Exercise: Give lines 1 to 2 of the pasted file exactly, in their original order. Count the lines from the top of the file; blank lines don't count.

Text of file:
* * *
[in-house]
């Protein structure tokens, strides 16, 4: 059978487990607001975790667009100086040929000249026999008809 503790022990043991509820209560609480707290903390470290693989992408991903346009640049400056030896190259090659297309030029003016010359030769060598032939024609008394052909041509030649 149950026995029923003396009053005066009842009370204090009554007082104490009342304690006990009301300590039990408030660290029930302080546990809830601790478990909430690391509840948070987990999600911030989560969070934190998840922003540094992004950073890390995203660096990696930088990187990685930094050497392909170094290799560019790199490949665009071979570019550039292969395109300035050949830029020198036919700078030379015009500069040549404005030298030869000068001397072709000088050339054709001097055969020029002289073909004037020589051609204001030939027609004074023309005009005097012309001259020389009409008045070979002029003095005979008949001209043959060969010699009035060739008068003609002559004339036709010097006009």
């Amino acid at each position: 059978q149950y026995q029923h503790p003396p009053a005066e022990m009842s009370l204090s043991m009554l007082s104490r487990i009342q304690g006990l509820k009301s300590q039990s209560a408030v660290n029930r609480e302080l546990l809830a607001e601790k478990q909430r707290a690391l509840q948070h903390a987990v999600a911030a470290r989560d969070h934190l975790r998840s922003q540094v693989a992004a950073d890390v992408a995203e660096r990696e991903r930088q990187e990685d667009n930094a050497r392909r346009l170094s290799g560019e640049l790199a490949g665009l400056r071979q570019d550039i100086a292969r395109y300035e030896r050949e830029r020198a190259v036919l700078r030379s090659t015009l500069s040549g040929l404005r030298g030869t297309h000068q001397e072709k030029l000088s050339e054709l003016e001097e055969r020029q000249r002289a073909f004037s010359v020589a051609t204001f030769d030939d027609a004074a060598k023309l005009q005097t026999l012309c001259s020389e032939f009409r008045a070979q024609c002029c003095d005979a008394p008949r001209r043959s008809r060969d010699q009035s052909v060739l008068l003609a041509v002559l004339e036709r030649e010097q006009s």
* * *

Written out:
[in-house]
């Protein structure tokens, strides 16, 4: 059978487990607001975790667009100086040929000249026999008809 503790022990043991509820209560609480707290903390470290693989992408991903346009640049400056030896190259090659297309030029003016010359030769060598032939024609008394052909041509030649 149950026995029923003396009053005066009842009370204090009554007082104490009342304690006990009301300590039990408030660290029930302080546990809830601790478990909430690391509840948070987990999600911030989560969070934190998840922003540094992004950073890390995203660096990696930088990187990685930094050497392909170094290799560019790199490949665009071979570019550039292969395109300035050949830029020198036919700078030379015009500069040549404005030298030869000068001397072709000088050339054709001097055969020029002289073909004037020589051609204001030939027609004074023309005009005097012309001259020389009409008045070979002029003095005979008949001209043959060969010699009035060739008068003609002559004339036709010097006009």